Learning More About Patients with "Rhupus": People with Lupus Whose Severe Arthritis Resembles Rheumatoid Arthritis (RA)
Arthritis Research & Therapy, Volume 8, Issue 5, August 25, 2006, R144
Presence of antibodies against cyclic citrullinated peptides in patients with "rhupus": a cross-sectional study
The first description of a patient showing symptoms of both lupus and rheumatoid arthritis (RA) appeared in 1969. The condition came to be called "rhupus" as a way to acknowledge the overlapping characteristics of these two separate autoimmune conditions.
A group of researchers in Mexico City reviewed their panels of patients with lupus and RA and were able to identify seven female patients who met the diagnosis for both diseases. They used some of the newer tests for RA and lupus to further detail the clinical profiles of these seven individuals, and compared them to those of control groups made up of people with RA, people with lupus, and people with no autoimmune disease.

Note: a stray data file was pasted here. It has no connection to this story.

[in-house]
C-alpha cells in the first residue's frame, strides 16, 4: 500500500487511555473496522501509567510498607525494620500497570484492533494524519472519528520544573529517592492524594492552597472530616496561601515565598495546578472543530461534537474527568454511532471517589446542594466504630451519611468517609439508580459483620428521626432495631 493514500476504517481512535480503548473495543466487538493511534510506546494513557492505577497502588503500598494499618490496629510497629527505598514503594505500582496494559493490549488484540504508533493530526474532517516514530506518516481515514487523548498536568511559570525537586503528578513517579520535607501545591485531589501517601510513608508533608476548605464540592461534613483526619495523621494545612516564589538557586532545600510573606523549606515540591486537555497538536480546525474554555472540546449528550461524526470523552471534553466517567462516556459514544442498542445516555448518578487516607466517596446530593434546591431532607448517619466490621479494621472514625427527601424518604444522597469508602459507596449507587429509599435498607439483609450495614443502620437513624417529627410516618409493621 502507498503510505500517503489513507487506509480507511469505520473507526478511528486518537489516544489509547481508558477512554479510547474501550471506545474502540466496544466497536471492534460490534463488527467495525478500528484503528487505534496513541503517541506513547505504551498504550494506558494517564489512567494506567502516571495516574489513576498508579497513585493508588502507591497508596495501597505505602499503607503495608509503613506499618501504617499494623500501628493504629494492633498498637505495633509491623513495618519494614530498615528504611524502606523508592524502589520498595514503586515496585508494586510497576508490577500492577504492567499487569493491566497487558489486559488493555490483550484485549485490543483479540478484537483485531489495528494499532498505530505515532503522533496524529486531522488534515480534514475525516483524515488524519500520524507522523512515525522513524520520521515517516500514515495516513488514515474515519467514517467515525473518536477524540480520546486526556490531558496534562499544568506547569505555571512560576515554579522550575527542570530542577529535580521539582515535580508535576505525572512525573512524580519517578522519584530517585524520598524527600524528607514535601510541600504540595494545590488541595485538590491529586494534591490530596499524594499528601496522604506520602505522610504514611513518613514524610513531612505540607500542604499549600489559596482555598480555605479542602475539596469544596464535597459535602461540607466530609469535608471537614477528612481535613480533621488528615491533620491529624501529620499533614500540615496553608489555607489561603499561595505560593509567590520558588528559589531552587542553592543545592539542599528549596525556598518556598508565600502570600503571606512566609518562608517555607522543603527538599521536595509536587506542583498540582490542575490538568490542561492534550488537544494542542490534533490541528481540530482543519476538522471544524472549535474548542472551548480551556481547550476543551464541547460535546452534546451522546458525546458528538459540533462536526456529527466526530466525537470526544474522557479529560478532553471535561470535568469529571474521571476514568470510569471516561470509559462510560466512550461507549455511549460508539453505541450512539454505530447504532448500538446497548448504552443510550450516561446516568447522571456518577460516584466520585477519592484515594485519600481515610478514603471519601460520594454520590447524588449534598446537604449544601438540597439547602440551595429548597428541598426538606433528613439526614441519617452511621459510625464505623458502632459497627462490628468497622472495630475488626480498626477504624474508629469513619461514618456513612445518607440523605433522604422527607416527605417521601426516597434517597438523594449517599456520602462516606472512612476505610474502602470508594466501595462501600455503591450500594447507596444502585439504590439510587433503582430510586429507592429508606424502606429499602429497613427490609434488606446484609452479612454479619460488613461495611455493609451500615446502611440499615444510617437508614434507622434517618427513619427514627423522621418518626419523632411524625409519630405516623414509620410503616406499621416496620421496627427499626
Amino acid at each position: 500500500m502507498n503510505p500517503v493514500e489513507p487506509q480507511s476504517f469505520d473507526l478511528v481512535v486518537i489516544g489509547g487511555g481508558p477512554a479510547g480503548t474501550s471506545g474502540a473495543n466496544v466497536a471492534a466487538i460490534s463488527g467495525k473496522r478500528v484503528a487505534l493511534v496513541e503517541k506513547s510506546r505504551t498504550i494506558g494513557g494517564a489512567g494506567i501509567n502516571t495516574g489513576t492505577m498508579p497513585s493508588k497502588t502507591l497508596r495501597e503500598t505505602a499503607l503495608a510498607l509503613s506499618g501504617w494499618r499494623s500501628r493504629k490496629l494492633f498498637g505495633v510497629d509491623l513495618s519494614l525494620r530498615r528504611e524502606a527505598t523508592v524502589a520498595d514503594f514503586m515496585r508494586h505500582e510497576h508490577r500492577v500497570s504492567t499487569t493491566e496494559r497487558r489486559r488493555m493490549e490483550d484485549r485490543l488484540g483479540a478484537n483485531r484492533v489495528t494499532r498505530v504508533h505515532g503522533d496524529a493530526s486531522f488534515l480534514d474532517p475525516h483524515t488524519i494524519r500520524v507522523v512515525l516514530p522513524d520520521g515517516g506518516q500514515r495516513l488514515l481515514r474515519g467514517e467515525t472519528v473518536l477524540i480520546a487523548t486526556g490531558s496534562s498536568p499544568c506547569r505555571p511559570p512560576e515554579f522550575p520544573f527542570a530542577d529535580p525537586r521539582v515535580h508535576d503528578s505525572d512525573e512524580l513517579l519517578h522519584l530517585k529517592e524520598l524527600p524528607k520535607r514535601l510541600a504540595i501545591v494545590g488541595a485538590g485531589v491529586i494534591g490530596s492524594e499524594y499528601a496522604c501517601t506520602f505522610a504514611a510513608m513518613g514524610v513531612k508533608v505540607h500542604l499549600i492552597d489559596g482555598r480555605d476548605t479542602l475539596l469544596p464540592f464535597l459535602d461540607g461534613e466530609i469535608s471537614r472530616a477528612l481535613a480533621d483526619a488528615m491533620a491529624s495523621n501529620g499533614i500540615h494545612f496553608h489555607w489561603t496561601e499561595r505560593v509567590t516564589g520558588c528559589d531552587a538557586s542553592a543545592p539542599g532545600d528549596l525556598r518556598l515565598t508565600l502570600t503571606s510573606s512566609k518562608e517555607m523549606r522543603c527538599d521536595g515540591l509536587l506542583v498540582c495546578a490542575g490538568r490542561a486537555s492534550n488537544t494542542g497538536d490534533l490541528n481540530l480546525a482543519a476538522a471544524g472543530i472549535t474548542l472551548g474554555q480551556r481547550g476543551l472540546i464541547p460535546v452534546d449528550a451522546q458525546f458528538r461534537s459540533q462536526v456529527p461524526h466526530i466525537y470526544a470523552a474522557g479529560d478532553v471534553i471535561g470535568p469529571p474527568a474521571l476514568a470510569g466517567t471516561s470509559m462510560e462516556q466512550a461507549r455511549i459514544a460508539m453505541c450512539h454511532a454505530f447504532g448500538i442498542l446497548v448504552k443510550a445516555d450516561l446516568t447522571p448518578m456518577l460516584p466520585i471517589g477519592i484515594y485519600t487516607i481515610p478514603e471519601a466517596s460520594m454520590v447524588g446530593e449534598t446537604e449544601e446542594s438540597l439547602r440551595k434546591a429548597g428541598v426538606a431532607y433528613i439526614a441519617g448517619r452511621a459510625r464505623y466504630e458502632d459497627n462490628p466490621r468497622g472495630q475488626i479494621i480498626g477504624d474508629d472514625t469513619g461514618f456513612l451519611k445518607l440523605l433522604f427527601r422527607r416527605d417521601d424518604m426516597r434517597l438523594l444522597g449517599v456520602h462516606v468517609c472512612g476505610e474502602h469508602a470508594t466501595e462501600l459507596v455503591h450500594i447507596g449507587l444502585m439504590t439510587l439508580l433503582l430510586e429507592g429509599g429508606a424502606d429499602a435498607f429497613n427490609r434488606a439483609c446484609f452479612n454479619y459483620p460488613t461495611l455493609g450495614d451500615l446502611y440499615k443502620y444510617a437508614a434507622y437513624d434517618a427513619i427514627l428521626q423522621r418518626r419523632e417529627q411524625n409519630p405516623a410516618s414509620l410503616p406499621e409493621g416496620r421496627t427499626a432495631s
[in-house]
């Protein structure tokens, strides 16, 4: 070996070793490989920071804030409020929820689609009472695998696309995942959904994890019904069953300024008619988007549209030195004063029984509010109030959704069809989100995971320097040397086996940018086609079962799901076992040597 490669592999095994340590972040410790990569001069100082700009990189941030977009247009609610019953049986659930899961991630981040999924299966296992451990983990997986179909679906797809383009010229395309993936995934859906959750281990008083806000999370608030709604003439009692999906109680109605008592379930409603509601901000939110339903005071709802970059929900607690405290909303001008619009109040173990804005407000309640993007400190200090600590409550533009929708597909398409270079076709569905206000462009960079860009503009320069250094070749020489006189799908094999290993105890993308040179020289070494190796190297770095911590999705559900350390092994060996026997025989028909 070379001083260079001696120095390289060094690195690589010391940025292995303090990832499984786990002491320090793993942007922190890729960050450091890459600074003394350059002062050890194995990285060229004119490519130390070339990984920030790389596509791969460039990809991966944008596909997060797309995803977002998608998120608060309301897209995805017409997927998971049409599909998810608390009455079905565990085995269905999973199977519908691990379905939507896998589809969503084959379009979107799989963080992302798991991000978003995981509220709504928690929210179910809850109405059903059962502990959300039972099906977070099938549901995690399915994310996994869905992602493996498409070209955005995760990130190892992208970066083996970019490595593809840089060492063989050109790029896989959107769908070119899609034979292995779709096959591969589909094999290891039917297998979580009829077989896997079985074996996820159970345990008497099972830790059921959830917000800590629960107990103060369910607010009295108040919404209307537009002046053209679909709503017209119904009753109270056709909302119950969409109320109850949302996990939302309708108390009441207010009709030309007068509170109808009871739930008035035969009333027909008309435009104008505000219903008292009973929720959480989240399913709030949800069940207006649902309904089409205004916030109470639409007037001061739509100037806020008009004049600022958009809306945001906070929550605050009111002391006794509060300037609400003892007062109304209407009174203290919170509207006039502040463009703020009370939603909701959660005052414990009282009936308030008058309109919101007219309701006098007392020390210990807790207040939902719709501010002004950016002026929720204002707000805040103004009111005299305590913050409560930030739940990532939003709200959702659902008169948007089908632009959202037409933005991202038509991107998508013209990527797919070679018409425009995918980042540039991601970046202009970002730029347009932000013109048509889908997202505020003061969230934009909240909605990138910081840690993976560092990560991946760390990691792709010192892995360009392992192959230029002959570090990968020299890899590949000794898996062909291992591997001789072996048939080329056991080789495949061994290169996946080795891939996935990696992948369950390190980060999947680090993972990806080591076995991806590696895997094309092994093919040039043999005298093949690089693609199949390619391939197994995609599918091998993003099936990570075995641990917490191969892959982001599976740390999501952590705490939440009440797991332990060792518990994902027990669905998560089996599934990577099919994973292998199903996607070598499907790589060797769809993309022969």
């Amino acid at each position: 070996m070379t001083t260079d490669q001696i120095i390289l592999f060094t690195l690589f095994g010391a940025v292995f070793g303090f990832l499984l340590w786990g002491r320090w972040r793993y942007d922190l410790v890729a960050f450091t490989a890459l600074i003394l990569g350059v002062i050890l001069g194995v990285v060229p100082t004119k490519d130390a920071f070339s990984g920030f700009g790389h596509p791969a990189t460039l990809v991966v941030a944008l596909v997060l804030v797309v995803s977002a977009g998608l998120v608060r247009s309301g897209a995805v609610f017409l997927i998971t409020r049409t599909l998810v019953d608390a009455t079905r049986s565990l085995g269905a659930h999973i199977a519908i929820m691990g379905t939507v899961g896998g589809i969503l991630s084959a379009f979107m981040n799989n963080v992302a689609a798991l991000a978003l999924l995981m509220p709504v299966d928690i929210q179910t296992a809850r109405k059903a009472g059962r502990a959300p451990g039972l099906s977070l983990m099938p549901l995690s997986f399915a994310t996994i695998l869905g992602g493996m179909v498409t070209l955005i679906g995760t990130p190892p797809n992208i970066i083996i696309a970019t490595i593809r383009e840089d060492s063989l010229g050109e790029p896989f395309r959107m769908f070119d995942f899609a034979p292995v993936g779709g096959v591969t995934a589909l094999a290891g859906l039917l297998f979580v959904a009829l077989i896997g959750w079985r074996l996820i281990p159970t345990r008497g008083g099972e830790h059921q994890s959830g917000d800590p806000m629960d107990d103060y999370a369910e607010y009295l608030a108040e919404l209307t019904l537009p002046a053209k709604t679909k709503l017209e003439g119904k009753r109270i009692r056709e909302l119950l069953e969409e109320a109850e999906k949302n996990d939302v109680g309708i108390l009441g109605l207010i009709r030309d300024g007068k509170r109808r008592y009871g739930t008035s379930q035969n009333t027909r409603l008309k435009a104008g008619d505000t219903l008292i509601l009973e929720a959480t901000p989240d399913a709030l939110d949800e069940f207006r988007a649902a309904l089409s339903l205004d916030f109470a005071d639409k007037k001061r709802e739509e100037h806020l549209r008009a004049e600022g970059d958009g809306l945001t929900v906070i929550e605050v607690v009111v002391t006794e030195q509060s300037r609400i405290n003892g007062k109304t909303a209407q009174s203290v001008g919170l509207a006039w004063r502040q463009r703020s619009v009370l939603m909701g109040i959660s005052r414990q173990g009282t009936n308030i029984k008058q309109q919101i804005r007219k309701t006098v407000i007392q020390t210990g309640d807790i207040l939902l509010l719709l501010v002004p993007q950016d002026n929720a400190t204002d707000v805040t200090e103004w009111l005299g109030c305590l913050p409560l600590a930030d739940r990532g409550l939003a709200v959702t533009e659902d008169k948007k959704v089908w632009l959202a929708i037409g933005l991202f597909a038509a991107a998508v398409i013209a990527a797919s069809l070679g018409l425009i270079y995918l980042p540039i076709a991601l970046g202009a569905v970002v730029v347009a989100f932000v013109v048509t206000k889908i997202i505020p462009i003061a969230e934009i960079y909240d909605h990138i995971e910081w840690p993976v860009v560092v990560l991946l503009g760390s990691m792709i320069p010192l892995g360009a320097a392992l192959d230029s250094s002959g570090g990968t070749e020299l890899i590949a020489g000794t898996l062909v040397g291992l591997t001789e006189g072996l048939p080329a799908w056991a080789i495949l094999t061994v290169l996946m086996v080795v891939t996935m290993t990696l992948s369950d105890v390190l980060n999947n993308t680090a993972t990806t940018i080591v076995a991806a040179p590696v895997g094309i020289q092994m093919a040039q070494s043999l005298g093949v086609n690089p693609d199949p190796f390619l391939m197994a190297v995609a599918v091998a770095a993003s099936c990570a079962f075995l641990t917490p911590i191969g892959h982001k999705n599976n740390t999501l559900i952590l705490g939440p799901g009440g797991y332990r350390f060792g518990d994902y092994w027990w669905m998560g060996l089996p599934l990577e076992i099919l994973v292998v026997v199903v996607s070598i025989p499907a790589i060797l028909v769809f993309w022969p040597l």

In particular, the research team looked at the presence of antibodies against cyclic citrullinated peptides (anti-CCP), which are thought to be highly specific for RA and rarely present in lupus or other autoimmune diseases, and also for anti-dsDNA and anti-Sm antibodies, which are highly specific for lupus.
A majority of the rhupus patients in this study had anti-CCP antibodies, as did six of seven of the RA controls; on the other hand, none of the patients from the lupus or healthy control groups was positive for anti-CCP. In addition, a majority of the rhupus patients also had higher levels of the lupus-specific antibodies, which were not detected in the RA controls.
These results support the possibility that rhupus is an overlap between RA and lupus. This might have some interesting implications for how best to treat these patients, since some treatments may be optimal for both disorders, while others are not.